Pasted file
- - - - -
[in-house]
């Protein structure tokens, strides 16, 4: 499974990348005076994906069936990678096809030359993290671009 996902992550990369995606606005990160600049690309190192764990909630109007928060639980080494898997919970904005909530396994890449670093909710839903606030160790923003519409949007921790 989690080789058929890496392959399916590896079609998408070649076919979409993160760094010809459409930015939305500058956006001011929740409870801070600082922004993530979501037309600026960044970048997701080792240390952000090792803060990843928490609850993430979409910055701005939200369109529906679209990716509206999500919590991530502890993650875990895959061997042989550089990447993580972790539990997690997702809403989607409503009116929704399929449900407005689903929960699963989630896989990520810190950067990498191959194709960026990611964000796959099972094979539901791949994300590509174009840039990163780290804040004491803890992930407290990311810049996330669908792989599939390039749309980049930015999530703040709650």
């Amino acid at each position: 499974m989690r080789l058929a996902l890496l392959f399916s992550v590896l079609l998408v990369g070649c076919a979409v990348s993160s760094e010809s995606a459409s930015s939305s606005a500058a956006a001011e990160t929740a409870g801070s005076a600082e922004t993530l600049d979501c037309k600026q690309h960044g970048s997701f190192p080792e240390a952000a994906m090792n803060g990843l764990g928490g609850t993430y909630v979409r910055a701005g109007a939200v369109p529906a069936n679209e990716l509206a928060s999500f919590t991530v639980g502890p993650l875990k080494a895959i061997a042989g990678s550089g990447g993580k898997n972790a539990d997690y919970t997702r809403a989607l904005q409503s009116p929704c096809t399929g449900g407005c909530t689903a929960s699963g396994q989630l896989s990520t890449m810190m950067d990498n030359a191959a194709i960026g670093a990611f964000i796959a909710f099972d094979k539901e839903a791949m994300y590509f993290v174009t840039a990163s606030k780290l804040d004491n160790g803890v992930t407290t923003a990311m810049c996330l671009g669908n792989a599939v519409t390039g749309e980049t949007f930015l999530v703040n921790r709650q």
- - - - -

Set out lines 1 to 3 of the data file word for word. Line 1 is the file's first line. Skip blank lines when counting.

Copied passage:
[in-house]
């Protein structure tokens, strides 16, 4: 499974990348005076994906069936990678096809030359993290671009 996902992550990369995606606005990160600049690309190192764990909630109007928060639980080494898997919970904005909530396994890449670093909710839903606030160790923003519409949007921790 989690080789058929890496392959399916590896079609998408070649076919979409993160760094010809459409930015939305500058956006001011929740409870801070600082922004993530979501037309600026960044970048997701080792240390952000090792803060990843928490609850993430979409910055701005939200369109529906679209990716509206999500919590991530502890993650875990895959061997042989550089990447993580972790539990997690997702809403989607409503009116929704399929449900407005689903929960699963989630896989990520810190950067990498191959194709960026990611964000796959099972094979539901791949994300590509174009840039990163780290804040004491803890992930407290990311810049996330669908792989599939390039749309980049930015999530703040709650």
């Amino acid at each position: 499974m989690r080789l058929a996902l890496l392959f399916s992550v590896l079609l998408v990369g070649c076919a979409v990348s993160s760094e010809s995606a459409s930015s939305s606005a500058a956006a001011e990160t929740a409870g801070s005076a600082e922004t993530l600049d979501c037309k600026q690309h960044g970048s997701f190192p080792e240390a952000a994906m090792n803060g990843l764990g928490g609850t993430y909630v979409r910055a701005g109007a939200v369109p529906a069936n679209e990716l509206a928060s999500f919590t991530v639980g502890p993650l875990k080494a895959i061997a042989g990678s550089g990447g993580k898997n972790a539990d997690y919970t997702r809403a989607l904005q409503s009116p929704c096809t399929g449900g407005c909530t689903a929960s699963g396994q989630l896989s990520t890449m810190m950067d990498n030359a191959a194709i960026g670093a990611f964000i796959a909710f099972d094979k539901e839903a791949m994300y590509f993290v174009t840039a990163s606030k780290l804040d004491n160790g803890v992930t407290t923003a990311m810049c996330l671009g669908n792989a599939v519409t390039g749309e980049t949007f930015l999530v703040n921790r709650q």